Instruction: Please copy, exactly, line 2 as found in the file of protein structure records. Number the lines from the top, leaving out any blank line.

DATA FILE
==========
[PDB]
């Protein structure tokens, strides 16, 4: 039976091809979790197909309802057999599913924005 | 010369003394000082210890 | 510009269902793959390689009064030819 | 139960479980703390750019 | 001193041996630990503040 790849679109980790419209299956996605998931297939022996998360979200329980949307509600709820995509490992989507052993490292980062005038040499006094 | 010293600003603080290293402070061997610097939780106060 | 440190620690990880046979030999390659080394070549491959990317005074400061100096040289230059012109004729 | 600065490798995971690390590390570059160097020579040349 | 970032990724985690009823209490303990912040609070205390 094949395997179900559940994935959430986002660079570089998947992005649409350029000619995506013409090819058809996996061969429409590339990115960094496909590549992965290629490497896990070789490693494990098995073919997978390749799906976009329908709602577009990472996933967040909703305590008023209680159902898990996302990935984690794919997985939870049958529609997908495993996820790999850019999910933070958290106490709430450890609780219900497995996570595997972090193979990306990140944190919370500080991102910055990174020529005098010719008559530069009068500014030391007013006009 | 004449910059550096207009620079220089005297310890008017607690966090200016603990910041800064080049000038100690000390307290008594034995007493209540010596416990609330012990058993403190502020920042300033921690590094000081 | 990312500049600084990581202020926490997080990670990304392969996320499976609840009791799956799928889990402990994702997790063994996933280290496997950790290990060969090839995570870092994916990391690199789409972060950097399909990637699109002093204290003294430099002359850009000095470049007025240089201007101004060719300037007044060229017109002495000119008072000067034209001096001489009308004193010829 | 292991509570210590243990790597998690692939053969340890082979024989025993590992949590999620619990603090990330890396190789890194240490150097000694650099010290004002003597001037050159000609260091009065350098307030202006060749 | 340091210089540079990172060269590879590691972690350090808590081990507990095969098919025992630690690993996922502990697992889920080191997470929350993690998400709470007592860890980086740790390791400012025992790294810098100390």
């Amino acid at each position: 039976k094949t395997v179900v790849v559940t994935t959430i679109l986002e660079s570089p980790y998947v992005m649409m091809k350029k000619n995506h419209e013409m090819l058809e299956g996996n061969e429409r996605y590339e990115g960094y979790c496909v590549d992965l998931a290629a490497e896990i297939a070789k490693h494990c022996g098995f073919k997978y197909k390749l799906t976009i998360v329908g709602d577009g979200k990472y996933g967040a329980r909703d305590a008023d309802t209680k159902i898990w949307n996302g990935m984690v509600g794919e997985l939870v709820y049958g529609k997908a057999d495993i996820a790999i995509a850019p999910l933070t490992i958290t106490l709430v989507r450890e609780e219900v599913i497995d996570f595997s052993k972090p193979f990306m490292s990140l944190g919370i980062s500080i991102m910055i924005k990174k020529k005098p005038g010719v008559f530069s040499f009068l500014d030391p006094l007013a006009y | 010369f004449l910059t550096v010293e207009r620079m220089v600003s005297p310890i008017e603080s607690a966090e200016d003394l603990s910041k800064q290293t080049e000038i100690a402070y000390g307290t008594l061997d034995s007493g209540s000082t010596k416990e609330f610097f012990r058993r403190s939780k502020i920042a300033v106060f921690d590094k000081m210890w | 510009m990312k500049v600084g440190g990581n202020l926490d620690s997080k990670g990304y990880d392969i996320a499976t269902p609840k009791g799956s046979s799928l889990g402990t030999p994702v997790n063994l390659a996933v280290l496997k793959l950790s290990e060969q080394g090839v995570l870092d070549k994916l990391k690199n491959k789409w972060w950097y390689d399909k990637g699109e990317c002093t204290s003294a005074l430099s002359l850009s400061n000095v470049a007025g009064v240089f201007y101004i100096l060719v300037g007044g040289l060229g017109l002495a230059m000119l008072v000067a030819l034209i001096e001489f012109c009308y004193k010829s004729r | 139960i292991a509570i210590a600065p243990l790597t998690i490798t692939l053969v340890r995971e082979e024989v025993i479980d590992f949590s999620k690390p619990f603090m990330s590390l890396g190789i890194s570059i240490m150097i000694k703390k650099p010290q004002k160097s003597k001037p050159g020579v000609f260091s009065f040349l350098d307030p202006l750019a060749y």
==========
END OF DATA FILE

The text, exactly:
């Protein structure tokens, strides 16, 4: 039976091809979790197909309802057999599913924005 | 010369003394000082210890 | 510009269902793959390689009064030819 | 139960479980703390750019 | 001193041996630990503040 790849679109980790419209299956996605998931297939022996998360979200329980949307509600709820995509490992989507052993490292980062005038040499006094 | 010293600003603080290293402070061997610097939780106060 | 440190620690990880046979030999390659080394070549491959990317005074400061100096040289230059012109004729 | 600065490798995971690390590390570059160097020579040349 | 970032990724985690009823209490303990912040609070205390 094949395997179900559940994935959430986002660079570089998947992005649409350029000619995506013409090819058809996996061969429409590339990115960094496909590549992965290629490497896990070789490693494990098995073919997978390749799906976009329908709602577009990472996933967040909703305590008023209680159902898990996302990935984690794919997985939870049958529609997908495993996820790999850019999910933070958290106490709430450890609780219900497995996570595997972090193979990306990140944190919370500080991102910055990174020529005098010719008559530069009068500014030391007013006009 | 004449910059550096207009620079220089005297310890008017607690966090200016603990910041800064080049000038100690000390307290008594034995007493209540010596416990609330012990058993403190502020920042300033921690590094000081 | 990312500049600084990581202020926490997080990670990304392969996320499976609840009791799956799928889990402990994702997790063994996933280290496997950790290990060969090839995570870092994916990391690199789409972060950097399909990637699109002093204290003294430099002359850009000095470049007025240089201007101004060719300037007044060229017109002495000119008072000067034209001096001489009308004193010829 | 292991509570210590243990790597998690692939053969340890082979024989025993590992949590999620619990603090990330890396190789890194240490150097000694650099010290004002003597001037050159000609260091009065350098307030202006060749 | 340091210089540079990172060269590879590691972690350090808590081990507990095969098919025992630690690993996922502990697992889920080191997470929350993690998400709470007592860890980086740790390791400012025992790294810098100390």